Following the sad demise of my second Salsa El Mariarchi frame, I found myself in something of a quandary. I needed a do it all singlespeed workhorse, but extensive googling revealed few options to meet my (admittedly quite specific) requirements. Singlespeed frames are of course something of a niche market anyway, but when you factor in the fact that my one needs to have sliding dropouts (no potentially creaky eccentric bottom brackets thank you), it needs to be tough (I have previously broken 3 previous singlespeed frames) and it needs to be pretty (no cyclist wants a bike they don’t love to look at), the choice becomes even more limited.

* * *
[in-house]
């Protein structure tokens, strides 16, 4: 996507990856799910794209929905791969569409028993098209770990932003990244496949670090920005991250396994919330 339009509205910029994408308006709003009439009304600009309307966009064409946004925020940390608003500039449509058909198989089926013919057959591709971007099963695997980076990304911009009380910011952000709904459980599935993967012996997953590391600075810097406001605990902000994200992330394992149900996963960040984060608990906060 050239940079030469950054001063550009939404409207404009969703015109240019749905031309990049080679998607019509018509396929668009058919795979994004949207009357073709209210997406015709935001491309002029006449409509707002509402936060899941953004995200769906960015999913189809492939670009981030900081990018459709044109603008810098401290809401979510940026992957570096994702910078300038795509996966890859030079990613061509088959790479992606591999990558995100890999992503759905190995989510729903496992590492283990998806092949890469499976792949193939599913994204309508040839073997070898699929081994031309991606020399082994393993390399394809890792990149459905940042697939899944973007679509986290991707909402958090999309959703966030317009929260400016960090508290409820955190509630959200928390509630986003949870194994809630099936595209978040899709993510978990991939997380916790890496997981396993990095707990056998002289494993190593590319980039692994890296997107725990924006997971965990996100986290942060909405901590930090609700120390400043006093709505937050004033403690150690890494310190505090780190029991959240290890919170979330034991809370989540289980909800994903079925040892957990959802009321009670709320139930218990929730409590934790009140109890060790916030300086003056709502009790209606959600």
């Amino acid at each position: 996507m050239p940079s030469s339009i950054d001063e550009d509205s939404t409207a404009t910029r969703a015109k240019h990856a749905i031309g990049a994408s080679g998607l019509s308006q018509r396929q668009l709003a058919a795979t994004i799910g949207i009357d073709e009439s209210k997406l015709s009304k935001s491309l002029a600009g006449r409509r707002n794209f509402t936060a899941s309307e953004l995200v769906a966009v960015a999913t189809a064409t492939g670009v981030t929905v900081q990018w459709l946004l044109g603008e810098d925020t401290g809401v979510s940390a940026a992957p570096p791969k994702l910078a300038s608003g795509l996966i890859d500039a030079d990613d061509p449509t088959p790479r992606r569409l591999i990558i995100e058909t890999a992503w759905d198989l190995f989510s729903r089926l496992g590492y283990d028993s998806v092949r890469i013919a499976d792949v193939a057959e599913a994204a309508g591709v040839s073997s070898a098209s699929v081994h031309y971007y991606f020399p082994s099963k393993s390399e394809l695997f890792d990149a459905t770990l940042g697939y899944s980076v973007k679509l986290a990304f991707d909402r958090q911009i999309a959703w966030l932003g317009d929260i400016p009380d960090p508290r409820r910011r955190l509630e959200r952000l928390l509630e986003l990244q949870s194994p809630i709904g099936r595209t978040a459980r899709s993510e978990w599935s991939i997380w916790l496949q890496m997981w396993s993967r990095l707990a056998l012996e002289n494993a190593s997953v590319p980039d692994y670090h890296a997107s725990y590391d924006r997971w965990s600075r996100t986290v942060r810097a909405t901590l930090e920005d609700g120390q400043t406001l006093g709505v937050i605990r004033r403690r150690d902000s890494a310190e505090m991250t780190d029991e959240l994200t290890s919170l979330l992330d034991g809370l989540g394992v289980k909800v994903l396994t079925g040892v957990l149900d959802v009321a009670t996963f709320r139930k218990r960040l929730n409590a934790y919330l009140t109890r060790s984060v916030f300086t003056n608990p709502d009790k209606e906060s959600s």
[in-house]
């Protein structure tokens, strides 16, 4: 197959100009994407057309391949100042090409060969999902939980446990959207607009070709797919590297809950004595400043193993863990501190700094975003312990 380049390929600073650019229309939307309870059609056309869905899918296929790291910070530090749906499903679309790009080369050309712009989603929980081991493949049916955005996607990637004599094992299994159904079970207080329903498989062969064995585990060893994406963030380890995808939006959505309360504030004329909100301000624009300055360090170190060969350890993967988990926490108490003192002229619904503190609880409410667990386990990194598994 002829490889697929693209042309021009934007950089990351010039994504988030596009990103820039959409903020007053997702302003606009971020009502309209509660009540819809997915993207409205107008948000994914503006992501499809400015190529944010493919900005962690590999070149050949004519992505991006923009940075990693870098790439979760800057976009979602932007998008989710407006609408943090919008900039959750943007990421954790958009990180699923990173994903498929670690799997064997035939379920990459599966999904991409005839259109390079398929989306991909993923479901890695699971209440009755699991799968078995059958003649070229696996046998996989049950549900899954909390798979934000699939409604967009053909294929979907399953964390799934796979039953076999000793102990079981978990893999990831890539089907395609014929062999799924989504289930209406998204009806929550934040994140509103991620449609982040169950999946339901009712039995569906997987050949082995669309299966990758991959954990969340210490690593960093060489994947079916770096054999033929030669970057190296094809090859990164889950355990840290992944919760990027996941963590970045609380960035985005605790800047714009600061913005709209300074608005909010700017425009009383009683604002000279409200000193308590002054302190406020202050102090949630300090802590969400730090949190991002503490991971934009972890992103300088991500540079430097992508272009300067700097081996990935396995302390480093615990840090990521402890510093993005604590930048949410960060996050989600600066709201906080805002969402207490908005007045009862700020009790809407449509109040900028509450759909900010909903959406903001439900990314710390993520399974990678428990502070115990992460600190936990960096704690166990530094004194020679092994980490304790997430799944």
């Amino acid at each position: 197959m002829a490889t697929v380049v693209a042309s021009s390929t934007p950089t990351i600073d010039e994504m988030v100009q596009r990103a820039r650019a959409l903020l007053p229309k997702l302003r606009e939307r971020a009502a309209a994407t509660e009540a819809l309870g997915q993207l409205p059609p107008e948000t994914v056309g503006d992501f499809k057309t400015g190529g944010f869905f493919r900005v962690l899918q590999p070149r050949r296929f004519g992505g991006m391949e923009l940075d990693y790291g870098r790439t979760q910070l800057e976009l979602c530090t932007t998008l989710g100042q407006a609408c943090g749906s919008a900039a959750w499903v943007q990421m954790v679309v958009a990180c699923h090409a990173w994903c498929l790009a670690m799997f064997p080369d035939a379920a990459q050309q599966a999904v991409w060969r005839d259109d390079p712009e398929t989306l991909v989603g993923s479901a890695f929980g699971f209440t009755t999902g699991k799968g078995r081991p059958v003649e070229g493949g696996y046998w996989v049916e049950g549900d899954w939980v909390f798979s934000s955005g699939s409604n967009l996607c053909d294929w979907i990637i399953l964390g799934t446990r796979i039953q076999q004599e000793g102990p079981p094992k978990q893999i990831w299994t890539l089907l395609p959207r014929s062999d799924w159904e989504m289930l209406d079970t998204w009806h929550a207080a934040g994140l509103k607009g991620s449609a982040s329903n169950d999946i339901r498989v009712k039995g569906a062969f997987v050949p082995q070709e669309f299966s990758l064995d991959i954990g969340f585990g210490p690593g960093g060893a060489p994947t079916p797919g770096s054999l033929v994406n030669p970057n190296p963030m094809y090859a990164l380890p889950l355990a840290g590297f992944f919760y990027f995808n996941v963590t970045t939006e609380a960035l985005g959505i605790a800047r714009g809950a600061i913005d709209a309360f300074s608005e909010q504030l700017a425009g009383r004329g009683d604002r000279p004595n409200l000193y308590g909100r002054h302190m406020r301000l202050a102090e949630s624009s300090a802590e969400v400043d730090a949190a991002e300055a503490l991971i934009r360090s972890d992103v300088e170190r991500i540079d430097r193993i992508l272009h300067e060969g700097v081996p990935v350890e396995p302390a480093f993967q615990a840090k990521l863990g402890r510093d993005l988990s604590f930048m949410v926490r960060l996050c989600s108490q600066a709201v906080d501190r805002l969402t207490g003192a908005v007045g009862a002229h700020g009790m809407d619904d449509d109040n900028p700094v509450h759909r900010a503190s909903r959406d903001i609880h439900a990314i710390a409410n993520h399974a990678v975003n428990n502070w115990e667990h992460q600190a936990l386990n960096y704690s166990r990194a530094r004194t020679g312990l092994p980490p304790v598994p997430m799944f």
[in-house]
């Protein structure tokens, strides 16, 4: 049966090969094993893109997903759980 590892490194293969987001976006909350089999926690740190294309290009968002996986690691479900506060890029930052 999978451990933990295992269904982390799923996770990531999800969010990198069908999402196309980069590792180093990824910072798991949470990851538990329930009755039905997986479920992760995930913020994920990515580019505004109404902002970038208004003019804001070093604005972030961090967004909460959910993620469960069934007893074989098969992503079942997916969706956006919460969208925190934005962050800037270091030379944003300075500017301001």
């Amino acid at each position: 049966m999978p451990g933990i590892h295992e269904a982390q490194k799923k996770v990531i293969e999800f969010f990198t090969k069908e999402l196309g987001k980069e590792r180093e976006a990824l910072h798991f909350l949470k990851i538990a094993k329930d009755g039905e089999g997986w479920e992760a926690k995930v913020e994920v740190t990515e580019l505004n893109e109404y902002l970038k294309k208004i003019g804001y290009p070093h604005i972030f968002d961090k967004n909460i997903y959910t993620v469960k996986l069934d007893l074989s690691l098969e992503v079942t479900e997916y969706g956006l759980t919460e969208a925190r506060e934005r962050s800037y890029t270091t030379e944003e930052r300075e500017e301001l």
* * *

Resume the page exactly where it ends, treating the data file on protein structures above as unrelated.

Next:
After weeks of internet searching I was beginning to conclude that ordering some custom exotica built by a man with an extensive beard in a shed in the US and then taking out a second mortgage to have it imported was my only option. Then however by chance I stumbled on the Travers Bikes website in late spring. I had been aware of Travers titanium frames for a number of years having seen the Travers team racing fatbikes when we used to make an annual pilgrimage down to Thetford Forest in East Anglia for the now sadly defunct Dusk til Dawn event. I was also aware that two time World 24 hour Singlespeed Champion Steve Day rides a Travers (albeit with a chain tensioner, something else I was not prepared to entertain on my bike). So based on this I knew Travers frames certainly had some racing pedigree and had proven track record when it came to being tough enough for the job.